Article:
Agent Sonya: the woman who nearly killed Hitler

I listened to a terrific podcast this week from Stories of our times called Agent Sonya: the Soviet spy who came in from the Cotswolds. It’s about a German woman called Ursula Kuczynski who spied on Nazi Germany for the Russians in the 1930s and 1940s. She was Jewish and soon had to flee Germany. Initially she was based in Switzerland where she hatched a plot to assassinate Hitler. This came very close to fruition and may have been successful had the Russians not cancelled her plans after signing a pact with Germany at the start of the war. Imagine how different the world might have been had she been able to continue with her plans and been successful?

Eventually Ursula came to Britain where she spied on the British for the Russians. She teamed up with Klaus Fuchs, a German physicist working in Britain, and sent details of the British atomic bomb program to Russia. MI5 were aware of her but seemed more interested in her husband because he was a man. The fact that she was a married woman with children was her best asset as a spy. The head of the Soviet section at MI5 at the time, Roger Hollis, dismissed all suspicion about her saying, “She is much preoccupied with her children and domestic affairs.” There was only one woman working at MI5; she suspected Ursula and urged her male colleagues to investigate but none of them listened to her.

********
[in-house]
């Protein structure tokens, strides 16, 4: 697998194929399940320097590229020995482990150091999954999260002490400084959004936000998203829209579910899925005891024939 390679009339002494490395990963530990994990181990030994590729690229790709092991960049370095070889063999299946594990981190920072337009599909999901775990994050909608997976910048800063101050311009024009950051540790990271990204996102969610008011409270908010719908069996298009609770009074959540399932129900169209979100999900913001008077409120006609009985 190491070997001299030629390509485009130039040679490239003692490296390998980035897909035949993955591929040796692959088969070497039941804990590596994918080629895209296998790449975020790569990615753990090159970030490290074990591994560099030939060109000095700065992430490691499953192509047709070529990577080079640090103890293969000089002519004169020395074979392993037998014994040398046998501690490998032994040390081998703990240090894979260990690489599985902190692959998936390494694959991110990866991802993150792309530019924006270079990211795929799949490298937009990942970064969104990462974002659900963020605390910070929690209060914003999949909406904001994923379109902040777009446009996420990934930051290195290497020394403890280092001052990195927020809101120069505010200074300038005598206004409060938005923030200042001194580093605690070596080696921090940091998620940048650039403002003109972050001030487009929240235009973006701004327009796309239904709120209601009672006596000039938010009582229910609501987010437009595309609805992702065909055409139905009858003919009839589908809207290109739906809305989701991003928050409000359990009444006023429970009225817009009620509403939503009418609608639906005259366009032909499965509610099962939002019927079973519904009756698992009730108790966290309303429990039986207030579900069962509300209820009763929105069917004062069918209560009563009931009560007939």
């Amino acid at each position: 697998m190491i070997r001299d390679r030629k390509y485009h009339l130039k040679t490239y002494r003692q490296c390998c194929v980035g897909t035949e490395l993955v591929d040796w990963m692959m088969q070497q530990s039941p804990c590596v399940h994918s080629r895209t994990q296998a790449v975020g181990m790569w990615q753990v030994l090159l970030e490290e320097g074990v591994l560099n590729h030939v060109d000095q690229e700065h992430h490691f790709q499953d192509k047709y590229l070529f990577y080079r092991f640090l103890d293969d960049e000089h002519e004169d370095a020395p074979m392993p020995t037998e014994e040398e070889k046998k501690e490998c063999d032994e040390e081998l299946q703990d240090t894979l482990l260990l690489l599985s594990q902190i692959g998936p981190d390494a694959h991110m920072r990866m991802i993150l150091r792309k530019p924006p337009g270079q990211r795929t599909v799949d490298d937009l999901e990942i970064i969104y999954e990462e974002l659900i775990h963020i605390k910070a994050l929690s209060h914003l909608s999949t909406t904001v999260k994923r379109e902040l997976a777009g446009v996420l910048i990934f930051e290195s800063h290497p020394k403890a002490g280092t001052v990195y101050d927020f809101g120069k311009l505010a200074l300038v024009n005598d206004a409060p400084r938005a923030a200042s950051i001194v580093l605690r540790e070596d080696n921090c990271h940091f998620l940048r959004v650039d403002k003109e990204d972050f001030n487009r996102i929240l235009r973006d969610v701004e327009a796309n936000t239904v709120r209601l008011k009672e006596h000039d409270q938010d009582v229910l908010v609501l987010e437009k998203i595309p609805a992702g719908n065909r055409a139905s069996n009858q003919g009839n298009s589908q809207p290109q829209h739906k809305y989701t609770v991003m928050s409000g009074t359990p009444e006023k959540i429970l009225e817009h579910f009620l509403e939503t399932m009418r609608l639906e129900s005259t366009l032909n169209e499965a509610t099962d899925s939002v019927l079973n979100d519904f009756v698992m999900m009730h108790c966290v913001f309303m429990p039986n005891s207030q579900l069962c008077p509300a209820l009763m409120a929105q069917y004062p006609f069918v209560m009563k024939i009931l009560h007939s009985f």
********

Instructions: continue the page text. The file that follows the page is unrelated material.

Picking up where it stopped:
Apparently she left secret documents in a hollow tree for her Russian handler to collect. In turn they would leave money for her. At one point they switched trees but due to a miscommunication were each visiting the wrong tree with Ursula leaving information in one tree and the Russians leaving money in an entirely different tree. This continued for a year and she thought she’d been let go.

There’s a recently published book about her by Ben Macintyre called, Agent Sonya: Lover, Mother, Solider, Spy. I’ll be very surprised if there’s not a movie one day.

Source for the image on this post:

2 thoughts on “Agent Sonya: the woman who nearly killed Hitler”

  1. I was just looking for a good podcast to accompany some boring spreadsheet work – even better this was a Ben Macintyre podcast! He has written some great books, which really capture both the adventure and the absurdity of spying, and he gets character across very well.

    1. I’m sure you’ll enjoy it. I haven’t read any of his books but I’m curious after listening to the podcast. I think I’ll get this book he wrote about Ursula.

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